I am now reading it for the second time. It has brought to me a new understanding of who Jesus Christ is and what He did. One of the chapters led me to this message today.

If you have the book (recommended!), read chapter 9, “A House of Figs.”  If you don’t have the book, it’s ISBN978-0-8499-4601-1, published by Thomas Nelson.



Jesus Had Stress Too!

Looking at Jesus and His life, we see that He suffered.  He faced trials, rejection and pain…  And He did it all for us!  Here are a few of the things Jesus had to deal with:

Jesus’ life started with a trip when Mary and Joseph were required to register for the census. Mary rode a donkey all the way from Nazareth to Bethlehem.

I remember when Maureen was pregnant each time with our daughters and how uncomfortable it was when we were in the car. Think about Mary and Jesus on a donkey, how uncomfortable that must have been.  Jesus started His life on a rough road.

When they got to Bethlehem no one wanted them, they finally found a place with a manger stall where the animals lived.

Think about those conditions.

When Jesus was two, He was hunted by the government, they wanted to kill Him.  His parents were forced to leave and to travel to Egypt a journey of about 200 miles.

I know Jesus was not aware of this when he was a youngster, but it shows that all of Jesus life there was tension.

More hardships for Jesus came 26 years later when He began His public ministry.  Things started out well; Jesus came to the River Jordan where He was baptized and He was filled with the Holy Spirit.  With the baptism by John, Jesus received God’s approval.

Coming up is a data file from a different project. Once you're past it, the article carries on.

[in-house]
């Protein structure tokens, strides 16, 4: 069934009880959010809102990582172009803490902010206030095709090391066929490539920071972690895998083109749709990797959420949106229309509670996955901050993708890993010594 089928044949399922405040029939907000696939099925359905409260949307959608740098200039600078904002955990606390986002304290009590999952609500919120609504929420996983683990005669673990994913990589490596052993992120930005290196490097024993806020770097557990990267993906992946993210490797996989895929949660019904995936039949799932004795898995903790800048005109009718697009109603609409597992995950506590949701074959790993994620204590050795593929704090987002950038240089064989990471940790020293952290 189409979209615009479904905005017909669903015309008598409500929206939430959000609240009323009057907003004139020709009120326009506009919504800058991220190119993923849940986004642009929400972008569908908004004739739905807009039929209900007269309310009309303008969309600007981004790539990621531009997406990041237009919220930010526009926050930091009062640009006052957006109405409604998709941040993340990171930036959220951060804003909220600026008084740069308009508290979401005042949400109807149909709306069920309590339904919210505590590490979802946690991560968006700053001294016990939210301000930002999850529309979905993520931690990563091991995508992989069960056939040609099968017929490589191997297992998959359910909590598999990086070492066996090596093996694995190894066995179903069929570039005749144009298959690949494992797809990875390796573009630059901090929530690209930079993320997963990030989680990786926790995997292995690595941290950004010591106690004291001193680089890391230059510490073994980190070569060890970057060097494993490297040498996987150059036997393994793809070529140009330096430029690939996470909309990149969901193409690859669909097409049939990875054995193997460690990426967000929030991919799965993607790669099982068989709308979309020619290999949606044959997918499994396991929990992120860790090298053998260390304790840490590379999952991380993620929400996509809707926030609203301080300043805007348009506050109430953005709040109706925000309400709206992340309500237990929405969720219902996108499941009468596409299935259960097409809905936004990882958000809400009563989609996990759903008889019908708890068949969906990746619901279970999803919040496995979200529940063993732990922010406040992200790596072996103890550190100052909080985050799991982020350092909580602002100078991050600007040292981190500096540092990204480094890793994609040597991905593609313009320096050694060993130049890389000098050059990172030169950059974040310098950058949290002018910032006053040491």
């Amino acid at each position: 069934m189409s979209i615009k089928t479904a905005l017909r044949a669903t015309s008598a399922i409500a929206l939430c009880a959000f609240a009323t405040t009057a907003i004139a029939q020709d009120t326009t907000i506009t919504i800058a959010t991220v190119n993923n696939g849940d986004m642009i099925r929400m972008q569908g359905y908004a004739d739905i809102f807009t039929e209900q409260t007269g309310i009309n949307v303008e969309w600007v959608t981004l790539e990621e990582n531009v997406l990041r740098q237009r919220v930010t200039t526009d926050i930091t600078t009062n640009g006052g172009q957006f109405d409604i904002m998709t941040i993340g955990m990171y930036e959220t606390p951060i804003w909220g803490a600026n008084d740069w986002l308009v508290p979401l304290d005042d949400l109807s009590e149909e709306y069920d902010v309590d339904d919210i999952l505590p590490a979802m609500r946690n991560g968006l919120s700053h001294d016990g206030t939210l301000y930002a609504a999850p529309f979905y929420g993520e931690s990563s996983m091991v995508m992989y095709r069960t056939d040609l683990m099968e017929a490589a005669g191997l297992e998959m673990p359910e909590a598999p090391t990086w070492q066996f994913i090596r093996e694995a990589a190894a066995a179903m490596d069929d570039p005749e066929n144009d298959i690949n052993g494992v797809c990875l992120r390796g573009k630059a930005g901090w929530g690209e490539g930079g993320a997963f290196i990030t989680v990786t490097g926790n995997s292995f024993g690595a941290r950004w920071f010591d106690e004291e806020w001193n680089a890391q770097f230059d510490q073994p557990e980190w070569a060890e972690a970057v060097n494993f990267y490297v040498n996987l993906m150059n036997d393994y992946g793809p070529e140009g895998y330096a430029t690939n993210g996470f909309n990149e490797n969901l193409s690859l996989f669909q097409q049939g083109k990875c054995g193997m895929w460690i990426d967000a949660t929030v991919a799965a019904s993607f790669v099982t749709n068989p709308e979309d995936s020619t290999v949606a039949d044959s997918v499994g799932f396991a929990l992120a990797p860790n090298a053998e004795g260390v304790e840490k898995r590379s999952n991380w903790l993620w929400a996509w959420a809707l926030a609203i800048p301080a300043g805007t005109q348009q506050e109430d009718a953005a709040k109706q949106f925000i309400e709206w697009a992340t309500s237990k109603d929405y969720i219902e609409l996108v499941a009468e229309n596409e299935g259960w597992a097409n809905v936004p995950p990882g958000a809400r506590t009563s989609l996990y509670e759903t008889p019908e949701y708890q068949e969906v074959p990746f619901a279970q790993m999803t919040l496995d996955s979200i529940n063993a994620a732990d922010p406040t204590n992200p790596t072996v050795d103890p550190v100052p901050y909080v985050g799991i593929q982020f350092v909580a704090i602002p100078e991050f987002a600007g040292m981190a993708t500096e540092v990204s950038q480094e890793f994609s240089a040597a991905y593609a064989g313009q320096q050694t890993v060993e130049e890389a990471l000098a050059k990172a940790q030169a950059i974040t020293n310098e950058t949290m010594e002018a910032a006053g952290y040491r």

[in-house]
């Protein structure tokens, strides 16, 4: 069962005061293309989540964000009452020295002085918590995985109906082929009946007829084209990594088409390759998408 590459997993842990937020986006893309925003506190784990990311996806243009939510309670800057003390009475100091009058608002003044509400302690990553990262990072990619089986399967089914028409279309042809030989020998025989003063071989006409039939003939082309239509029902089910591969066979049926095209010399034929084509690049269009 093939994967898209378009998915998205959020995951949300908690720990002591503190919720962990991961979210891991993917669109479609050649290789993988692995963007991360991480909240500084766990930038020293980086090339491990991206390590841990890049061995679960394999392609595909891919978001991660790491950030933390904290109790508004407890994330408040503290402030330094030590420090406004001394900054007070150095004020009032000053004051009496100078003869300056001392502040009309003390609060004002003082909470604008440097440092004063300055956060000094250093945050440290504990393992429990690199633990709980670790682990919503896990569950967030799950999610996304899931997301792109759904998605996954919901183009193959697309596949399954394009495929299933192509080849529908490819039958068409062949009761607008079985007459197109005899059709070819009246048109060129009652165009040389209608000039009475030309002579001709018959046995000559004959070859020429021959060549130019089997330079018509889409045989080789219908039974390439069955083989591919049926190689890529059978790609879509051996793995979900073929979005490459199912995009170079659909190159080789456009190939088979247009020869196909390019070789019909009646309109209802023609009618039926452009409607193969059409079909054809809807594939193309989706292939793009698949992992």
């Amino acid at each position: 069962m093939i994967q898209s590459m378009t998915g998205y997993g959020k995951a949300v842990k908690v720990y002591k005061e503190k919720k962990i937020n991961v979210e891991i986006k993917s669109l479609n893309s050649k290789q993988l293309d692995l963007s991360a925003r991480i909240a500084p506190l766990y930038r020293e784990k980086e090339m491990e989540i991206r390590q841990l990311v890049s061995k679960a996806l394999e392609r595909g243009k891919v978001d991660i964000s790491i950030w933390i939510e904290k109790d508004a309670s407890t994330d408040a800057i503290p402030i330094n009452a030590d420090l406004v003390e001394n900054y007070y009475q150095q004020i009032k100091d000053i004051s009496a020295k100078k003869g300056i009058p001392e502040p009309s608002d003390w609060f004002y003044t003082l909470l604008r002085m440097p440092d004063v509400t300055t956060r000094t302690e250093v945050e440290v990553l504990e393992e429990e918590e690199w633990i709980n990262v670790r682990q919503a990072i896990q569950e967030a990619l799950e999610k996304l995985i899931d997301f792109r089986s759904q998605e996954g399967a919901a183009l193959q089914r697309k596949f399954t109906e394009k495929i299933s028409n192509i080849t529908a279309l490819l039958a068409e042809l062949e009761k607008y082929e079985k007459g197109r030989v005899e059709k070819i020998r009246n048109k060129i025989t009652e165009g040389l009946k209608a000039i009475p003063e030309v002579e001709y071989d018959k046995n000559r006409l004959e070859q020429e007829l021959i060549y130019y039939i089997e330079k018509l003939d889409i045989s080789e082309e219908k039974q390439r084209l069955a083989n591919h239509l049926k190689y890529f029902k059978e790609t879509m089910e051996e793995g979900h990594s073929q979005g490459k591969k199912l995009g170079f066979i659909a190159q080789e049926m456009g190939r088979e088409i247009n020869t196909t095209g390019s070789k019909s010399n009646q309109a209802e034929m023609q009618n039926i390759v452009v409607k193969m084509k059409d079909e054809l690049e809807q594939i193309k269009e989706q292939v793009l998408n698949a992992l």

But after the baptism, Jesus left the Jordan to wander around in the desert to be tempted by Satan.

He choose once and for all the method by which he proposed to win men and women to God.  The Temptation demonstrates that He rejected the way of power and glory and instead accepted the way of suffering and the cross.  Jesus faced and rejected Satan.

When He returned from the wilderness He begag His ministry, by returning to Nazareth. How did this go with Him? Take a look at Matthew 13:57…

And they took offense at him. But Jesus said to them, “Only in his hometown and in his own house is a prophet without honor.”

John 1:11 tells us, “He came to that which was his own, but his own did not receive him.



Jesus was not welcomed into this world.  There wasn’t room for Him.  The King certainly didn’t want Him around.  Satan didn’t want Him here.  And even His hometown couldn’t accept Him.  And yet, Jesus continued to hold out His arms to all people:

 “O Jerusalem, Jerusalem, you who kill the prophets and stone those sent to you, how often I have longed to gather your children together, as a hen gathers her chicks under her wings, but you were not willing!

Luke 13:34

Jesus wept over the city because they rejected Him.

Jesus replied,Foxes have holes and birds of the air have nests, but the Son of Man has no place to lay his head.

Matthew 8:20


The book, “Here is Jesus Creator of the Universe” puts it this way:

“The one who not only made all things but for whom all things were made-and He is rejected. He is neither welcomed or received.”


Jesus Needed Bethany!

What would you and I do under the same circumstances?  In my own life I need people, I need to feel as if I am part of God’s great kingdom.  I share my concerns with Jesus.  How did Jesus take care of himself?